MMIS 507  Information Systems Strategic Planning  3 Credits (3,0)

Strategic planning is the art and science of setting the enterprise's vision and allocating resources to achieve the vision. When formulating information systems strategies, organizations seeks to identify emerging opportunities to leverage new technologies that may add substantial value but also dramatically change the organization. Strategic planning includes choosing which goals and objectives to accomplish, sets criteria for how well they must be accomplished to satisfy other needs, and sets forth the activities to make these "game-changing" events happen effectively and affordably. Many strategic opportunities may present themselves to an organization, or may be discovered by a variety of introspective or business intelligence activities. Making the decision to take advantage of such opportunities is deciding to make strategic change happen. Strategic opportunities may exist because of fundamental changes in technologies, market preferences, government and regulatory actions, and other factors. The strategic planner knows that nothing remains the same, and that while no plan survives contact with reality, the planning process itself provides insight and the opportunity to choose wisely. Strategic planning for information and information systems entails applying the concepts of strategic business planning to the subset of organizational activity that generates, analyzes, maintains, and produces information and knowledge to support strategic decision making. Information systems strategic planning can address, but is not limited to, choices about fundamental information technologies, systems architectures, and information risk mitigation approaches.

MMIS 521  Data Warehousing and Information Quality  3 Credits (3,0)

The term "data warehouse" conveys many different meanings, which this course will examine in some depth. Whether the warehouse provides a historical look back through the organization's transaction histories, or acts as an amalgam of many different data sets, from many different organizations, the key question the organization has to ask is why. Why build a data warehouse? Many different business processes are involved with and affected by the accumulation, extraction (mining), and interpolation of data that might exist between the real data points (data farming). Information quality, as a design discipline and as a management attitude, provides essential emphasis on assuring the right data comes in, to properly-designed and verified correct business decision processes, so that the right decisions can come out of the data warehouse and its operational use. Of all the many attributes and facets of data warehousing, data quality is undoubtedly the utmost significant one. Basically, this is because if the data is wrong, we place our organization at greater risk if we rely on the data warehouse for decision support. Over the past decade, a large number of vendors have saturated the market with several data warehousing products, and it is difficult to evaluate their offerings and help one's organization choose wisely. Students will explore these issues by looking at selected steps in typical data warehousing projects, focusing on organizational objectives and needs, while examining the details of how data warehouses are designed, built, used and maintained. Administration, security, information quality and other key issues will also be placed in this project framework.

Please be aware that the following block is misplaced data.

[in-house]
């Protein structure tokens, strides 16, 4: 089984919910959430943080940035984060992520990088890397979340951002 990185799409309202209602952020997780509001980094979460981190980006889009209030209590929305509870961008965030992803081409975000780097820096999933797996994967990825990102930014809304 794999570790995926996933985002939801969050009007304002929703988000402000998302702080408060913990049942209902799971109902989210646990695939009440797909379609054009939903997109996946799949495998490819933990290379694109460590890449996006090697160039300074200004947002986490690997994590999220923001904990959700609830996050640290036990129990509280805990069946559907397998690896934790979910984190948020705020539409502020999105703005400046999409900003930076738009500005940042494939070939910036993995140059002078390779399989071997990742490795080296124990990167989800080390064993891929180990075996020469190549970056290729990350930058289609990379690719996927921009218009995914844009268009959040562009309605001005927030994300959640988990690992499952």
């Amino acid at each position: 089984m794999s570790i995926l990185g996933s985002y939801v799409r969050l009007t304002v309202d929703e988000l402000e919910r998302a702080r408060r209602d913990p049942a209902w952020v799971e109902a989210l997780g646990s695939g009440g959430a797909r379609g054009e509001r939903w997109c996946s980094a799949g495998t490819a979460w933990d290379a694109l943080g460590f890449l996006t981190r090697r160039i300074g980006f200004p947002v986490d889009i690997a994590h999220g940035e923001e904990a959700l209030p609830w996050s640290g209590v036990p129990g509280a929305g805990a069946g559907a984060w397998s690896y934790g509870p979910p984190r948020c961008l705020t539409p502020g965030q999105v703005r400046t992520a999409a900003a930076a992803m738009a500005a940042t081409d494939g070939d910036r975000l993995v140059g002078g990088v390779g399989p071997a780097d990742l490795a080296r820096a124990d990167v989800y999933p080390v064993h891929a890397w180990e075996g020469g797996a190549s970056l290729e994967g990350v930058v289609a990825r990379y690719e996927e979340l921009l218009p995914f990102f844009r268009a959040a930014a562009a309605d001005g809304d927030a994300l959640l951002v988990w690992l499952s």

MMIS 531  Information Systems Project Management  3 Credits (3,0)

Managing information technology requires ideas and information that go beyond standard project management. Because the project management field and the technology industry change rapidly, this course provides up-to-date information on how good project management and effective use of software can help you manage projects, especially information technology projects. This course provides an information system orientation for project management. It stresses information systems as a whole, not just software development. The course explains some of the key concerns of project manager as the project develop through the project life cycle.